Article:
Australia's aviation watchdog has formed a special team to investigate Qantas, amid growing public concern that the airline's safety standards may have slipped.
The captain of a Qantas 767 flight made an emergency landing at Sydney Airport on Saturday after discovering a hydraulic fluid leak.
A Qantas spokesperson said, "On inspection, engineers determined that fluid was coming from the spoiler actuator that was not evident before departure. There was no safety issue at any time."
It was the third Qantas plane in just over a week to make an emergency landing because of a mid-air fault.
On 25 July, a Qantas flight was forced to make an emergency landing at Manila after a mid-air explosion tore a hole in the plane's fuselage.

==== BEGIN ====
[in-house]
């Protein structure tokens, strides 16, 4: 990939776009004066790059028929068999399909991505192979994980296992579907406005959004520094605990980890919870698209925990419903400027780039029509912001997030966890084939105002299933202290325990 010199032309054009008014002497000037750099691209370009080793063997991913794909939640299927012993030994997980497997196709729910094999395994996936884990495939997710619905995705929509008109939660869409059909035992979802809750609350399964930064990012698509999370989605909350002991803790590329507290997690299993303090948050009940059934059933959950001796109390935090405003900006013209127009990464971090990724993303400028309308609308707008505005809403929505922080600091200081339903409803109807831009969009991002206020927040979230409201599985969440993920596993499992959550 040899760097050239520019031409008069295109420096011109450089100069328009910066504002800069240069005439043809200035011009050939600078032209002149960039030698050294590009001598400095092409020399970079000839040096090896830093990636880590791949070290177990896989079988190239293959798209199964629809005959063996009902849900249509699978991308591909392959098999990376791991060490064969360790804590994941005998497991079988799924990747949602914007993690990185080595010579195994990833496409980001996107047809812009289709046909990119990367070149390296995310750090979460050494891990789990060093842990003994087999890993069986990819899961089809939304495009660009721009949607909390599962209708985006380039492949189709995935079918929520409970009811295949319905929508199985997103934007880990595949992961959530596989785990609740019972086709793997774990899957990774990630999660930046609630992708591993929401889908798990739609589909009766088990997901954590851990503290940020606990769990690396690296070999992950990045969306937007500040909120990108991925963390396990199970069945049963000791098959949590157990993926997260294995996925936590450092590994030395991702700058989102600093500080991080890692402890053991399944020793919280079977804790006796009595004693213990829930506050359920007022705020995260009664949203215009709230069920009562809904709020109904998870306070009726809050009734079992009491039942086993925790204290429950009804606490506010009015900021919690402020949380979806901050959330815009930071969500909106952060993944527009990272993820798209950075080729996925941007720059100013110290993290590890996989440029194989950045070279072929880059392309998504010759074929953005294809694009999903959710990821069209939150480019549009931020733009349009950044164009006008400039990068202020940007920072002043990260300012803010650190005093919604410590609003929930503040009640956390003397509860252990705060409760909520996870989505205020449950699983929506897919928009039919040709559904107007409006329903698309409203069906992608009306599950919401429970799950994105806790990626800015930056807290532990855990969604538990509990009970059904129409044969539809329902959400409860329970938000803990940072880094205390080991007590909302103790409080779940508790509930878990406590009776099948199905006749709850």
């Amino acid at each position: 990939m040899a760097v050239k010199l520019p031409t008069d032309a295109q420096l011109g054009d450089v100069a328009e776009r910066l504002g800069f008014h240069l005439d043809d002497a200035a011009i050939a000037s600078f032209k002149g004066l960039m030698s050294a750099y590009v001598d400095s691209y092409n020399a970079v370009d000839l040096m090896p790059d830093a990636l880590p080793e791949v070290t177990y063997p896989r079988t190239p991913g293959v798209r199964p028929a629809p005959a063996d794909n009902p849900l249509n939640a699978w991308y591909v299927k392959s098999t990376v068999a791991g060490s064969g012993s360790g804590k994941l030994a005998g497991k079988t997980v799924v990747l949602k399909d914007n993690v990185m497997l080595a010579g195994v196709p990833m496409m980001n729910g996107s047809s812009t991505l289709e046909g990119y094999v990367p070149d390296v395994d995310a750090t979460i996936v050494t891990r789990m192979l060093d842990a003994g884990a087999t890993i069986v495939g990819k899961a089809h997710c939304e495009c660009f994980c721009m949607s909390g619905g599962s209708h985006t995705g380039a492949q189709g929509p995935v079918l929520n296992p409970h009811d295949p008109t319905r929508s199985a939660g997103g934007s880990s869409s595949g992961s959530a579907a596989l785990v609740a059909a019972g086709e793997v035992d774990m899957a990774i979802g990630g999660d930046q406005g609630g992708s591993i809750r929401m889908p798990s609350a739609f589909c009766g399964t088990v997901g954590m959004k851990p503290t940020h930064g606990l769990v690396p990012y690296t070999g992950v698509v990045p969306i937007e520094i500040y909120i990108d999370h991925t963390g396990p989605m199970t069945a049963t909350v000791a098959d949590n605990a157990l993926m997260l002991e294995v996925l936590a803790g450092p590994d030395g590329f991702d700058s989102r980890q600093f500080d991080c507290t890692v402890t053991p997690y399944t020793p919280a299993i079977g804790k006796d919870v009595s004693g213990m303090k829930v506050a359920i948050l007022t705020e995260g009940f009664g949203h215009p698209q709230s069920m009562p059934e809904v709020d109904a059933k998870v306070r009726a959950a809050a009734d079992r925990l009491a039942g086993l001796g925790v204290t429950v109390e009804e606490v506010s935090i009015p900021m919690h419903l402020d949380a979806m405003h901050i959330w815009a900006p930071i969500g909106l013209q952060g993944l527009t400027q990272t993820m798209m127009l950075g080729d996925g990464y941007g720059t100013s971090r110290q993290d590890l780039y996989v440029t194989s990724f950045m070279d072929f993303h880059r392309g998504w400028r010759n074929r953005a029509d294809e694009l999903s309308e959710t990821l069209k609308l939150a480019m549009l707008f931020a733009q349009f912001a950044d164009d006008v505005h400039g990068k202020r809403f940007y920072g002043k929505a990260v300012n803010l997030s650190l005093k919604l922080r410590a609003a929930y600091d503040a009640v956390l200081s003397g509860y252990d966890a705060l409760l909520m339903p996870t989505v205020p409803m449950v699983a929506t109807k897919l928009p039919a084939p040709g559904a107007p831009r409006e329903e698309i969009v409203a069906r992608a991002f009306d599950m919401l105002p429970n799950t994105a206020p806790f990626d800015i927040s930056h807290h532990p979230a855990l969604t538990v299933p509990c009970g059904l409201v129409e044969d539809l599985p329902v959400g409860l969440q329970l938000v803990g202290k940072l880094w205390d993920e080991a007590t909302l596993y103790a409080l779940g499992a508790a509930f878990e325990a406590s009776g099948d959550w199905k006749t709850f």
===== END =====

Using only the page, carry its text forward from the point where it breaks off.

Last Tuesday, a domestic flight was forced to return to Adelaide after a wheel bay door failed to close.
The Civil Aviation Safety Authority's spokesman, Peter Gibson, says there is no evidence that safety standards at Qantas are dropping. "People shouldn't jump to conclusions that they're all linked," he said, referring to the three incidents.
The special investigation team will examine a range of issues, such as maintenance, safety systems and the way Qantas had handled the recent incidents. The review will take place over the next two weeks.
The outgoing chief of Qantas, Geoff Dixon, says the company conducts 150 internal audits and 75 external audits of its own each year. He says the airline has no operational problems.